The hot tip on a hot tip: How to risk profile an IPO

So your friend just gave you a hot share tip at the weekend barbecue? Before you jump straight on your computer and blow the kids’ education fund, it pays to do a bit of research.

Like any other financial investment, an IPO (Initial Public Investment) can, over time, yield a good return on your initial investment.

Equally, it could end up losing you a packet!

In order to minimise the risk of throwing your hard-earned cash away on an unprofitable investment, research is required.

Here we give you a checklist of things to look for when considering whether your friend is onto a winner or a dud.

Always read the prospectus

Because the company will not have sold its shares before, it can be difficult to get a feel for how much they might be worth.

The prospectus contains a wealth of company-specific information that can give you a better idea of corporate worth, direction and potential.

Lodged with ASIC (Australian Securities and Investments Commission), the prospectus should contain much of the data you need to make an informed decision on whether the IPO is right for you.

Key points to consider

  • Are you able to interpret the financial statements provided? You need to be able to gain a clear picture of matters such as past performance and profits, asset base and financial management.
  • Do you know enough about the overall sector? The sector in which the company operates can make a big difference to the way in which it achieves its financial goals.
  • What sort of market does the company operate in? What is the competition? How much demand is there for the goods or services on offer? Does this company have any competitive advantages which could give it the market edge?
  • What is the calibre of the management team? Do they have a strong track record of success in the sector? What do they bring to the organisation that could result in greater profitability as time goes on?

Final considerations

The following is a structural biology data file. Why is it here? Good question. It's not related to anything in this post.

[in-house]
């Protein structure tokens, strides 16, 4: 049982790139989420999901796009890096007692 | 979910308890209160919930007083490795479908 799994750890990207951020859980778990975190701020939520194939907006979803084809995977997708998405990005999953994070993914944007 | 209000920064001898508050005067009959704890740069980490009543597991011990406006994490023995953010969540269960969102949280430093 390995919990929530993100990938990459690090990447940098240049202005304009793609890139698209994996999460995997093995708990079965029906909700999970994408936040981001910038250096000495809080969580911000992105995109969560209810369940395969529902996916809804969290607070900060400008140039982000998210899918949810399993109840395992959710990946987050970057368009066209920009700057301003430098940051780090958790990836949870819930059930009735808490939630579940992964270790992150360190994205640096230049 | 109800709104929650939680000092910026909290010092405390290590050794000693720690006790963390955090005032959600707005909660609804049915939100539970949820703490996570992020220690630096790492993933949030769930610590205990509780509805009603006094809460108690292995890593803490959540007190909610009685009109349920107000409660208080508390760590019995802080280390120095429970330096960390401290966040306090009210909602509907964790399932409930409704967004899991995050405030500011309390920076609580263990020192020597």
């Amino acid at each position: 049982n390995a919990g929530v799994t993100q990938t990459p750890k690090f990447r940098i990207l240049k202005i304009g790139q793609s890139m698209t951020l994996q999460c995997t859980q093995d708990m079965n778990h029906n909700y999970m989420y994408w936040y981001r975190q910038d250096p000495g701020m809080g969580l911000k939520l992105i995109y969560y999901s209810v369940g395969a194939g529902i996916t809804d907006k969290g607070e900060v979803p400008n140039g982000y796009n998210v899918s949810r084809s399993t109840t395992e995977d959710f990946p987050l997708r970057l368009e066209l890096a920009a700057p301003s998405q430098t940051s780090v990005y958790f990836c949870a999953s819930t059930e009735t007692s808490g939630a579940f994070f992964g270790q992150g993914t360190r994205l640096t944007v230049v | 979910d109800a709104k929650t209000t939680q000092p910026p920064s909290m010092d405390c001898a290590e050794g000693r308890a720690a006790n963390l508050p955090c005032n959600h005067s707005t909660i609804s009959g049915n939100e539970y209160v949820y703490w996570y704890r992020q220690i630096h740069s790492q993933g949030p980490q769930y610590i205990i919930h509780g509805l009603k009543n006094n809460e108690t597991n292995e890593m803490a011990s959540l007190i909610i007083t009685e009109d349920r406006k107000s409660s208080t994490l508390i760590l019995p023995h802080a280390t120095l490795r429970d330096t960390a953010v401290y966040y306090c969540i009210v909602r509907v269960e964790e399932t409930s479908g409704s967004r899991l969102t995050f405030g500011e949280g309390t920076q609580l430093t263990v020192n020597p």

No matter how good an IPO opportunity sounds, it always pays to seek a second opinion.

And that’s where we come in. If after reviewing the prospectus you still love what you see, come in and have a chat with us.

We’ll help you devise a well-balanced investment strategy to ensure that even if your friend’s tip does go south, you won’t have all your eggs in the one basket.

Disclaimer: The content of this article is general in nature and is presented for informative purposes. It is not intended to constitute financial advice, whether general or personal nor is it intended to imply any recommendation or opinion about a financial product. It does not take into consideration your personal situation and may not be relevant to circumstances. Before taking any action, consider your own particular circumstances and seek professional advice. This content is protected by copyright laws and various other intellectual property laws. It is not to be modified, reproduced or republished without prior written consent.

Downloadable pictures of varying shapes and e-newsletter template located here.

Social media teaser. Every now and then a friend will boast about an IPO or share that they truly believe is about to soar. Rather than getting caught up in the hype, here’s how to conduct your own research.

E-newsletter recommendations.
Suggested MailChimp subject line: Has a friend recently given you a hot stock tip?
Suggested MailChimp preview text: Here’s how to risk profile it.